Elon Musk passes Barack Obama to become most followed account on Twitter
Musk has approximately 133.05 million followers, which is more than former President Barack Obama, who has about 133.04 million
Elon Musk is now the most followed person on Twitter.
Musk, who is also the platform’s owner and chief executive, became the most followed account on Thursday evening when he reached approximately 133.05 million followers, passing former President Barack Obama, who has about 133.04 million followers.
Justin Bieber is the third most-followed account with 113.31 million followers. The platform's most popular accounts include Taylor Swift, Katy Perry, Rihanna, Cristiano Ronaldo, Donald J. Trump, and Lady Gaga.
Musk’s ascension to the most-followed account can be attributed to how often he tweets — usually several times daily — compared to Obama who tweets several times across a given week and Bieber whose last tweet was in December. It also comes months after he purchased Twitter for $44 billion in October 2022.
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Musk, also the founder of Tesla and SpaceX, has been under near-constant criticism since taking over the company due to his decision to lay off most of its staff and his decision to crack down on remote work.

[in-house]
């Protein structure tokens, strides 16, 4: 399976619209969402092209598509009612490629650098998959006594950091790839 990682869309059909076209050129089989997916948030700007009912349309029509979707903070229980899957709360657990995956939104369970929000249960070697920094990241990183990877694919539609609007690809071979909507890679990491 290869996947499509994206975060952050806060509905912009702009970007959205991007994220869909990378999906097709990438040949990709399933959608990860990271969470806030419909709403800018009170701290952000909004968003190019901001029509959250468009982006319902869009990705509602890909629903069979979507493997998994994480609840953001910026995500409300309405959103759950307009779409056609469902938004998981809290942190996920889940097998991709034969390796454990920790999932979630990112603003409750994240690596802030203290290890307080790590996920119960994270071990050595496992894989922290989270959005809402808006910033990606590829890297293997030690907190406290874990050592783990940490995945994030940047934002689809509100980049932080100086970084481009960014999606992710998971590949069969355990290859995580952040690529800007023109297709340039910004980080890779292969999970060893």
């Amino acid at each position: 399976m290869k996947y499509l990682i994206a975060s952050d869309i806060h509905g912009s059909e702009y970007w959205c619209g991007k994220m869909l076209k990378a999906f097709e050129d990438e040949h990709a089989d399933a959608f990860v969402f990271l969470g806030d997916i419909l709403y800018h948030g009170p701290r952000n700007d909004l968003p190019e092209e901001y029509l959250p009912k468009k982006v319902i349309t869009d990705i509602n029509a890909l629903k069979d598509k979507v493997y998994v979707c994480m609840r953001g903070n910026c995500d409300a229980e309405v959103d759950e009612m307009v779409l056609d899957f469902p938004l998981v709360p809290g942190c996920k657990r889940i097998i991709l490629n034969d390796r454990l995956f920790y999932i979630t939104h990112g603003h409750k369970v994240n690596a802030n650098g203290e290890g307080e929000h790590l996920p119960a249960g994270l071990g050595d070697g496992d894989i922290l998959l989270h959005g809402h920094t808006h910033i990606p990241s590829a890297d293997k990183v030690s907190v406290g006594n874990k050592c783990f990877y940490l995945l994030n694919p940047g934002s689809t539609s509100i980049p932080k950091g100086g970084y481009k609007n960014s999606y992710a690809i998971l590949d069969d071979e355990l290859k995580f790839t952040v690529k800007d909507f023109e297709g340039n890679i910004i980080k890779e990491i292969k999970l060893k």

He has also made numerous changes to the platform, sometimes even reverting those changes within minutes, causing some confusion among users.
Musk has also been trying to boost the struggling platform's revenue by pushing Twitter Blue — a monthly subscription service that allows accounts to keep their verification status.
The blue check mark that accompanies many accounts started about 14 years ago as a free service provided to verify politicians, journalists, businesses, activists and people who swiftly rose in popularity.
As Musk has married the service to the monthly payment, many people who are verified have expressed frustration they now need to pay.
"I’ve been here for 15 years giving my (clock emoji) & witty thoughts all for bupkis," William Shatner tweeted. "Now you’re telling me that I have to pay for something you gave me for free?"
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Monica Lewinsky tweeted a photo of accounts that impersonate her and speculated losing her verification status could result in people believing other accounts — should they pay the fee.
"What universe is this fair to people who can suffer consequences for being impersonated? [A] lie travels halfway around the world before truth even gets out the door," she tweeted.
Musk has repeatedly defended his decision, saying celebrities and members of the media should not be given special favors. "It’s more about treating everyone equally," Musk tweeted Sunday.
The free verification is set to expire on Saturday, which also coincides with April Fool’s Day.
After a user pointed out the date, Musk tweeted Monday: "It will be glorious."
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Musk revealed earlier this week users post about 500 million tweets daily.
The Associated Press contributed to this report.